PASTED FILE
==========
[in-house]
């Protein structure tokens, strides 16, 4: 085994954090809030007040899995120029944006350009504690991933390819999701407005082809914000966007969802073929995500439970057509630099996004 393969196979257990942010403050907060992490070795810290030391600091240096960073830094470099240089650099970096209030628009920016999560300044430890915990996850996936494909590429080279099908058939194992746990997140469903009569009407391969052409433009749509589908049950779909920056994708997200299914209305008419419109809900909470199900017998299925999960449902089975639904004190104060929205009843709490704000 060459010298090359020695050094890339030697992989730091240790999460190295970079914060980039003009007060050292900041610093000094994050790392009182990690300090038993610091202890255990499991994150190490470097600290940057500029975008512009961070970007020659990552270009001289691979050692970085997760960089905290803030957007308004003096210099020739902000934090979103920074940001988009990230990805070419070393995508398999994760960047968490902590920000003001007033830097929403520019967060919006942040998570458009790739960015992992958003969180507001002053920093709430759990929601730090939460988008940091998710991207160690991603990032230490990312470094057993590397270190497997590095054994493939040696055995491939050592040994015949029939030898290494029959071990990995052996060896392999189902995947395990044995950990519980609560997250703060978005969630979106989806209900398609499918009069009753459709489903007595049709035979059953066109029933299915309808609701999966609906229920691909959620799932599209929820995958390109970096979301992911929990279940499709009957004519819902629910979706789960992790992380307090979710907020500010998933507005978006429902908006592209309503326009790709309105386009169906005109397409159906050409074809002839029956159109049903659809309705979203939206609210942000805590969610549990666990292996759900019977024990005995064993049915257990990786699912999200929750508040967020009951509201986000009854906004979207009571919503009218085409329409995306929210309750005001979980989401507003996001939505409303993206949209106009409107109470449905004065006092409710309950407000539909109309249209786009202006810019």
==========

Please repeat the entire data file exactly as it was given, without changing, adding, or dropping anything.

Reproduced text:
[in-house]
């Protein structure tokens, strides 16, 4: 085994954090809030007040899995120029944006350009504690991933390819999701407005082809914000966007969802073929995500439970057509630099996004 393969196979257990942010403050907060992490070795810290030391600091240096960073830094470099240089650099970096209030628009920016999560300044430890915990996850996936494909590429080279099908058939194992746990997140469903009569009407391969052409433009749509589908049950779909920056994708997200299914209305008419419109809900909470199900017998299925999960449902089975639904004190104060929205009843709490704000 060459010298090359020695050094890339030697992989730091240790999460190295970079914060980039003009007060050292900041610093000094994050790392009182990690300090038993610091202890255990499991994150190490470097600290940057500029975008512009961070970007020659990552270009001289691979050692970085997760960089905290803030957007308004003096210099020739902000934090979103920074940001988009990230990805070419070393995508398999994760960047968490902590920000003001007033830097929403520019967060919006942040998570458009790739960015992992958003969180507001002053920093709430759990929601730090939460988008940091998710991207160690991603990032230490990312470094057993590397270190497997590095054994493939040696055995491939050592040994015949029939030898290494029959071990990995052996060896392999189902995947395990044995950990519980609560997250703060978005969630979106989806209900398609499918009069009753459709489903007595049709035979059953066109029933299915309808609701999966609906229920691909959620799932599209929820995958390109970096979301992911929990279940499709009957004519819902629910979706789960992790992380307090979710907020500010998933507005978006429902908006592209309503326009790709309105386009169906005109397409159906050409074809002839029956159109049903659809309705979203939206609210942000805590969610549990666990292996759900019977024990005995064993049915257990990786699912999200929750508040967020009951509201986000009854906004979207009571919503009218085409329409995306929210309750005001979980989401507003996001939505409303993206949209106009409107109470449905004065006092409710309950407000539909109309249209786009202006810019």